By ThanhVan Cao, ASC Senior Standards & Certification Coordinator
I am relatively new to the ASC, so I still have the benefit of an ‘external’ view of the business. Currently I am carrying out an assessment of ASC’s standard setting and assurance activities against the ISEAL Codes of Good Practice.
Meeting widely recognised requirements
The ASC standards as well as the certification programme are developed and implemented according to the Food and Agriculture Organisation of the United Nations (FAO) and ISEAL Alliance guidelines. ISEAL is a membership organisation for sustainability standards; to become a member we must demonstrate that ASC meets the ISEAL Codes of Good Practice and accompanying requirements.
This means that the ASC standards and certification process must abide by ISEAL’s credibility principles and have effective systems in place covering standard-setting, impact evaluation and assurance. For example, ASC’s standards enshrine multi-stakeholder engagement and transparent processes.
ASC is currently an associate member of ISEAL and in the process of becoming a full member. This is the basis for the assessment that I am working on: gathering evidence to demonstrate ASC’s compliance with the ISEAL Code of Good Practice for standard setting, together with showing how it meets other requirements for assurance processes, monitoring and evaluation.
Impartiality through independent assessment
‘Impartiality’ is one of ISEAL’s credibility principles. This principle is at the core of how ASC functions. ASC operates as an independent, third-party certification programme to ensure the highest level of impartiality.
Independent third party auditors audit farms against ASC’s standards to assess whether they are operating responsibly. The certification body (Conformity Assessment Body – CAB) must be accredited by Accreditation Services International (ASI). ASI assesses the CAB against ASC’s certification and accreditation requirements. This assessment includes annual evaluations of the accredited CABs and the audits that they perform.
Only farms that are certified by a CAB accredited by ASI are eligible to sell ASC certified product into a recognised chain of custody.
Instead of working with multiple accreditation bodies, ASC has exclusive collaboration with ASI, which itself has to follow the good practices set out in the ISO/IEC 17011 and ISEAL Assurance Code.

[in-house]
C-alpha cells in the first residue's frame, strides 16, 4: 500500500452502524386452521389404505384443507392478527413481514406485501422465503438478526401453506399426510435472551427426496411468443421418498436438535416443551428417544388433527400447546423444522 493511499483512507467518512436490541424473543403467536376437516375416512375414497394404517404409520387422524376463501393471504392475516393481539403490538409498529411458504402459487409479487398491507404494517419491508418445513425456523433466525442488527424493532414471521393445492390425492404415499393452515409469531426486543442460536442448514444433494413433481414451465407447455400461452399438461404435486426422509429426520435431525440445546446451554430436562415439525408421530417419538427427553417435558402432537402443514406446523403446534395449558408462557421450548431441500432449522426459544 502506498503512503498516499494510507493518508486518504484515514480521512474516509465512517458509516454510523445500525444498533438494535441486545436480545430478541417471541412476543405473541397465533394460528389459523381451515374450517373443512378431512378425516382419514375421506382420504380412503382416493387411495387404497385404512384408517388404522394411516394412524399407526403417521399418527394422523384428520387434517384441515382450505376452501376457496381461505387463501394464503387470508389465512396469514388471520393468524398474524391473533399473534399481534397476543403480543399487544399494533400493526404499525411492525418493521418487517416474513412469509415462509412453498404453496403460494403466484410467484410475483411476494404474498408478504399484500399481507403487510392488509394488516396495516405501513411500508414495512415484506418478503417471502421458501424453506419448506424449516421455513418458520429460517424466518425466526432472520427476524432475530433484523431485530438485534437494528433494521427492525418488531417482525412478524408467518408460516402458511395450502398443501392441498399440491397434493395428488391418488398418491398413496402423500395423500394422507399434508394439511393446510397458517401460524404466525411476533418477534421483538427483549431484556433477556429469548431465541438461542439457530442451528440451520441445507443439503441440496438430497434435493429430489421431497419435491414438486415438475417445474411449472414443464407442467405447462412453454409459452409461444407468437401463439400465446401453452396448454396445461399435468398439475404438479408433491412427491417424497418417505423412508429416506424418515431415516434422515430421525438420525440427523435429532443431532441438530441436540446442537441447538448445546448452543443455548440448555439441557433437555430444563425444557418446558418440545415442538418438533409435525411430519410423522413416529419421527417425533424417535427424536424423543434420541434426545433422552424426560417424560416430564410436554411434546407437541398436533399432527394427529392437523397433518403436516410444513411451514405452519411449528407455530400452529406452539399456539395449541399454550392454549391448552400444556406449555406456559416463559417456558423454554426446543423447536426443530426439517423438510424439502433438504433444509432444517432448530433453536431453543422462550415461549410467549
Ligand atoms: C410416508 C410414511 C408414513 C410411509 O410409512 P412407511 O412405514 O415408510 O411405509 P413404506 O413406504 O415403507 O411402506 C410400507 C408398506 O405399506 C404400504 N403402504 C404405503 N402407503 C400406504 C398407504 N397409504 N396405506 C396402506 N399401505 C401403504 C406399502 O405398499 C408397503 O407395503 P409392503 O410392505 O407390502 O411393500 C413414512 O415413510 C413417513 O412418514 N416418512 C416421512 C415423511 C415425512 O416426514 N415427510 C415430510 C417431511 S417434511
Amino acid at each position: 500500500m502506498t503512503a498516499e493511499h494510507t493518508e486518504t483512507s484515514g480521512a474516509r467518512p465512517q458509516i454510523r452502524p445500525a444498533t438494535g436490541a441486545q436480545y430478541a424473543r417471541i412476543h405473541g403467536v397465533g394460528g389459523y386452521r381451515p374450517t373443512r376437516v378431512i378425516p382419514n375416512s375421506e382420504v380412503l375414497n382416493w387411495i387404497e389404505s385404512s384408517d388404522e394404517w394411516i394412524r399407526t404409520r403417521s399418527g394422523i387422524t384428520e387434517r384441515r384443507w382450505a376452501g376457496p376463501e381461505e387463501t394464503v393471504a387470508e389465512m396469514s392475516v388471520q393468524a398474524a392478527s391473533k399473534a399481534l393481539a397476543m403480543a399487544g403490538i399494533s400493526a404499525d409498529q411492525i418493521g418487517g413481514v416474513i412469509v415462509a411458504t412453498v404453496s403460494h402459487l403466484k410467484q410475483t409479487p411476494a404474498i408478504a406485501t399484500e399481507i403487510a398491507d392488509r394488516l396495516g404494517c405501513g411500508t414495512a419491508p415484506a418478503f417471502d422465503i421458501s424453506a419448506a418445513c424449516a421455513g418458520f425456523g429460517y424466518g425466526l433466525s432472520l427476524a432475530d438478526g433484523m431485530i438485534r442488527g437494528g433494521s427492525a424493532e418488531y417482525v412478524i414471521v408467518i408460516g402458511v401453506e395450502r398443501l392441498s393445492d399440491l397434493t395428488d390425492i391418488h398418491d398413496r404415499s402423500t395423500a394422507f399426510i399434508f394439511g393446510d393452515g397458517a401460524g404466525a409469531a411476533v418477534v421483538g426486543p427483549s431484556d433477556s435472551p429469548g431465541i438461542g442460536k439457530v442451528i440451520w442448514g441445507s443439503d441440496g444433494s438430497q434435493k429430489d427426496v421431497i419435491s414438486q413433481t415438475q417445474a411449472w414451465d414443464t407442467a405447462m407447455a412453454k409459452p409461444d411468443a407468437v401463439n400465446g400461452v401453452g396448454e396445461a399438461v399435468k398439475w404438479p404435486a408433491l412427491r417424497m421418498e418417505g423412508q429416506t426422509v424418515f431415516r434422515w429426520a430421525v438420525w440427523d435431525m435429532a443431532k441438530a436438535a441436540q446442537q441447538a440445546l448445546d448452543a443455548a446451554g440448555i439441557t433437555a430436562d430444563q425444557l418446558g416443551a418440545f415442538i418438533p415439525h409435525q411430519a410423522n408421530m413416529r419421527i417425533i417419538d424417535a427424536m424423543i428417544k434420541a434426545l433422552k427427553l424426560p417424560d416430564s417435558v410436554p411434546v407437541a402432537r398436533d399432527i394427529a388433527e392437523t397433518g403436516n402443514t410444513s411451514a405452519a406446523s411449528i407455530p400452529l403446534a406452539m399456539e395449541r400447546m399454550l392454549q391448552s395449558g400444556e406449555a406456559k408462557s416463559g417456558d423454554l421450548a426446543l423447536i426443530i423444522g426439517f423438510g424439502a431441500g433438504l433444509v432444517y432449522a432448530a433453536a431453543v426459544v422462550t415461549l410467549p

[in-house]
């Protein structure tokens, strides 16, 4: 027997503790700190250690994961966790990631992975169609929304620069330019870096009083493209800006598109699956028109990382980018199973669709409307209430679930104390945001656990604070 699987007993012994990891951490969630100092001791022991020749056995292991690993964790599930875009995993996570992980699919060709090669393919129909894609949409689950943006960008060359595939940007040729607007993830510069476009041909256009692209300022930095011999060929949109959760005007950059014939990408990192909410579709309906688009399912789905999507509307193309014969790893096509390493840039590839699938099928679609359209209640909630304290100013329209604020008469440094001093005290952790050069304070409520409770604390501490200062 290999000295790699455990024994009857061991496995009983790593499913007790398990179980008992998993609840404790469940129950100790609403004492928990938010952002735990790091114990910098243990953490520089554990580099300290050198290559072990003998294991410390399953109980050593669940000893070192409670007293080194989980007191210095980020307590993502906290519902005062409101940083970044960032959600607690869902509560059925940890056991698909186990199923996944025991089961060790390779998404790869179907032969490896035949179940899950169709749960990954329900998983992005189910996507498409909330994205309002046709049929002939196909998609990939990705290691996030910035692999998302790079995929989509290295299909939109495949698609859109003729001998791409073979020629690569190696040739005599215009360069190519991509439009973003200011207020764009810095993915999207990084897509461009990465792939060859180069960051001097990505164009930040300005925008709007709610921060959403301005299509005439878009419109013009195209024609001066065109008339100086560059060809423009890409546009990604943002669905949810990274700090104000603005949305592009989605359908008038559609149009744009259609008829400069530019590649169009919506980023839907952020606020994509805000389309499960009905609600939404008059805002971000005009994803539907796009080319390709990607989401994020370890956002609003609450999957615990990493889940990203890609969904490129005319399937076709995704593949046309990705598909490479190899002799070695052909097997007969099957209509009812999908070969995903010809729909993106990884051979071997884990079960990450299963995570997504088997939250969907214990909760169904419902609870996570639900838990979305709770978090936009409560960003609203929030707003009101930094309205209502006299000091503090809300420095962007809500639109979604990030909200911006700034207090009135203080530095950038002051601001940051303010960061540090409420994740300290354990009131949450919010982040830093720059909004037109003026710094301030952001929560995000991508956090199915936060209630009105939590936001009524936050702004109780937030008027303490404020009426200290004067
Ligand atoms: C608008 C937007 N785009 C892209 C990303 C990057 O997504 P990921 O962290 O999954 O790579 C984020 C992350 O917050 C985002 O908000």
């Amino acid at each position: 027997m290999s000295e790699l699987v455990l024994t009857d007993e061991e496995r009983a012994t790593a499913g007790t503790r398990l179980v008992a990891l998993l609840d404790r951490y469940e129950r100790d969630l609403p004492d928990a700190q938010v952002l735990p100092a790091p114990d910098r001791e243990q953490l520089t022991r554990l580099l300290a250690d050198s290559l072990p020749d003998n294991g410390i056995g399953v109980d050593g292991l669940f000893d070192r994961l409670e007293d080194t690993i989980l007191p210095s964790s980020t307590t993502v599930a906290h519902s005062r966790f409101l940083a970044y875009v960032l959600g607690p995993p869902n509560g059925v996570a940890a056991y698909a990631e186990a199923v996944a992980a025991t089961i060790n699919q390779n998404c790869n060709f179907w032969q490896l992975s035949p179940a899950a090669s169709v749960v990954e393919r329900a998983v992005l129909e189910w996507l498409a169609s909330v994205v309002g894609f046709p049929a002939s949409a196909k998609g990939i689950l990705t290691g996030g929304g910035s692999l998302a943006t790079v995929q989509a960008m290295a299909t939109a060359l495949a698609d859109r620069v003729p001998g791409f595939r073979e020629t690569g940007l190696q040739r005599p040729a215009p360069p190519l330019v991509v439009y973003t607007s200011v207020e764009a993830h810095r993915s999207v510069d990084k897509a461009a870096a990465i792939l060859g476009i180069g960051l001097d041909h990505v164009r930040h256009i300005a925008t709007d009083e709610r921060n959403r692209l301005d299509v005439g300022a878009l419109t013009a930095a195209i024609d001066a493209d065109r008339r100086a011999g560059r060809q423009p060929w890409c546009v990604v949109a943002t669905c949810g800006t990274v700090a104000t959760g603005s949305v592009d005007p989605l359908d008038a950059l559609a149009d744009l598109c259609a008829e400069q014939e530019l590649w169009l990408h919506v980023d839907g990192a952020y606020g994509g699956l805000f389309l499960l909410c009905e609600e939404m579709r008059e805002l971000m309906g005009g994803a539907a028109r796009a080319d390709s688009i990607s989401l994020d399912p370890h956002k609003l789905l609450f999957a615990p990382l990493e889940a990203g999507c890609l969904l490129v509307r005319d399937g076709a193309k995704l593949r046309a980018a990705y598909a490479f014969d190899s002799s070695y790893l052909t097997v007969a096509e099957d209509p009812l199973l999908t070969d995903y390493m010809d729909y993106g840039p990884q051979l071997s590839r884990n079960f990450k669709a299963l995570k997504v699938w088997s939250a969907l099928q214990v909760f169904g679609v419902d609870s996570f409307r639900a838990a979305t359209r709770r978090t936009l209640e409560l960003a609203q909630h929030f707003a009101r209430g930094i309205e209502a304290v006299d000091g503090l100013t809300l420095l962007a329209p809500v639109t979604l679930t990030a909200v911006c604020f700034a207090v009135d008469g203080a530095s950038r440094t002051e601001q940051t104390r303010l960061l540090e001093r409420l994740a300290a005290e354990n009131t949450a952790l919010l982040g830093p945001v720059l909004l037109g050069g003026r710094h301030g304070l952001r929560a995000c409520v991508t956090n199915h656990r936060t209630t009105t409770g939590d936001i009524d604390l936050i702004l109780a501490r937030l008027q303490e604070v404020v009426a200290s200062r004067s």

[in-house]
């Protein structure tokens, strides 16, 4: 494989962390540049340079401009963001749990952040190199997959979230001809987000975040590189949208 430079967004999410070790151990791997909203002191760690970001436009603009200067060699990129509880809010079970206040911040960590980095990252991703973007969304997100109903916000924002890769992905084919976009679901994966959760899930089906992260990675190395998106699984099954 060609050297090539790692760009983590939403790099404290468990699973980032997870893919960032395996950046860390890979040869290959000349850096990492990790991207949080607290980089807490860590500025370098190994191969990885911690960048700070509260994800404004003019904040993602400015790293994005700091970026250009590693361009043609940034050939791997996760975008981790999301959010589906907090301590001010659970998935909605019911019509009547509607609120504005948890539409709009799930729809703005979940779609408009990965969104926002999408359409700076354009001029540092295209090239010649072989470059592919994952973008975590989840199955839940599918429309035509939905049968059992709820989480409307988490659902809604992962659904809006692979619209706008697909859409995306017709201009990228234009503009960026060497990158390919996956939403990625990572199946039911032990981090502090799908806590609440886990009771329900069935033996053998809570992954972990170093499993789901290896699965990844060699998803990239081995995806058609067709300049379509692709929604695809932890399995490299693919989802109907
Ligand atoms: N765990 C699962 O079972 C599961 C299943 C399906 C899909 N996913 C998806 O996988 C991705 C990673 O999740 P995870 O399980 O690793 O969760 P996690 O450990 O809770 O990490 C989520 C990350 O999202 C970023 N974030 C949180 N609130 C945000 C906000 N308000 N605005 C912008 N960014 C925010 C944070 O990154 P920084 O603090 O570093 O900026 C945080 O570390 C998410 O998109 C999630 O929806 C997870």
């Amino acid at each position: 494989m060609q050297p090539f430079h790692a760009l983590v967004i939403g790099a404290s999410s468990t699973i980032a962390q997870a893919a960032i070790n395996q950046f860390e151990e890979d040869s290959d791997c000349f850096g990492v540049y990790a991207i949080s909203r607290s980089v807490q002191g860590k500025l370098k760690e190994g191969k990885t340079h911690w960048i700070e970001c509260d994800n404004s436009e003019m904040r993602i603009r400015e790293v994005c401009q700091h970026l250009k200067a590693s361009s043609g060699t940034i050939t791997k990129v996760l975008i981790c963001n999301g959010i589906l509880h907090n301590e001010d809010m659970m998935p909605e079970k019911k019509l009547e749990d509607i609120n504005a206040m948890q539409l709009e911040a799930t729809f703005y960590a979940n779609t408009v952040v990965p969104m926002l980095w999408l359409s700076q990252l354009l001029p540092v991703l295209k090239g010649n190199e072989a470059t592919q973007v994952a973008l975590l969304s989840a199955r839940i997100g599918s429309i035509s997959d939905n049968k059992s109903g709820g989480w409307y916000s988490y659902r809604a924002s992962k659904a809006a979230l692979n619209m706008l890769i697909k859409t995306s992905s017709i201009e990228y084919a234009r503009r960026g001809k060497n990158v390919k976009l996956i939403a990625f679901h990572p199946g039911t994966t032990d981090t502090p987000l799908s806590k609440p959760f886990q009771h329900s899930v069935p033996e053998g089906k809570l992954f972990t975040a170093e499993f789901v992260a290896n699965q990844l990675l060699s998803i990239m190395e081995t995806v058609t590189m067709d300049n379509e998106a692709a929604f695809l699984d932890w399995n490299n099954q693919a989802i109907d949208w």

The value of working with only one accreditation body is the consistency it provides when assessing CABs and the competence of their auditors across the countries in which they operate. At the same time, it is also more effective for the ASC’s learning process as a standard setting organisation; information coming from different channels (certifiers, stakeholders and farms) is funneled through one hub (ASI) and distilled in valuable lessons to continuously improve the ASC programme.
Publicly available information
In line with the credibility principle of ‘transparency’ ASC publicly shares a wealth of information, including governance details and audit reports.
On the ASC website you can find minutes of all the governance bodies’ meetings, such as the Technical Advisory Group (TAG), Steering Committees and Working Groups.
All of ASI’s accreditation assessments and ASC farm audits are announced in advance on respective ASI and ASC websites.
Stakeholders have at least 30 days in which to comment before a farm assessment is carried out. The draft audit report is prepared by the assessor and is then posted on ASC’s website for public comment for ten days, after which the report is finalised taking account of feedback before being made publicly available on the ASC website.
This practice goes beyond the requirements of ISEAL, which includes, as guidance for optional practices, providing a summary of the final report. However, for ASC, it is important that we have a procedure which allows stakeholders not only to provide their inputs to the assessment and decision-making process, but also for them to object to the certification decision if they have reason(s) to do so.
When I started, to be honest, I was actually wondering who would take the time to read all those long reports. But this is important to our stakeholders; they really care, read the reports and contribute to the process by sending in their comments. This exemplifies the real value and essence of a transparent process.
Despite the ASC programme only being in operation since 2012, I think it’s on a good track to demonstrate its credibility.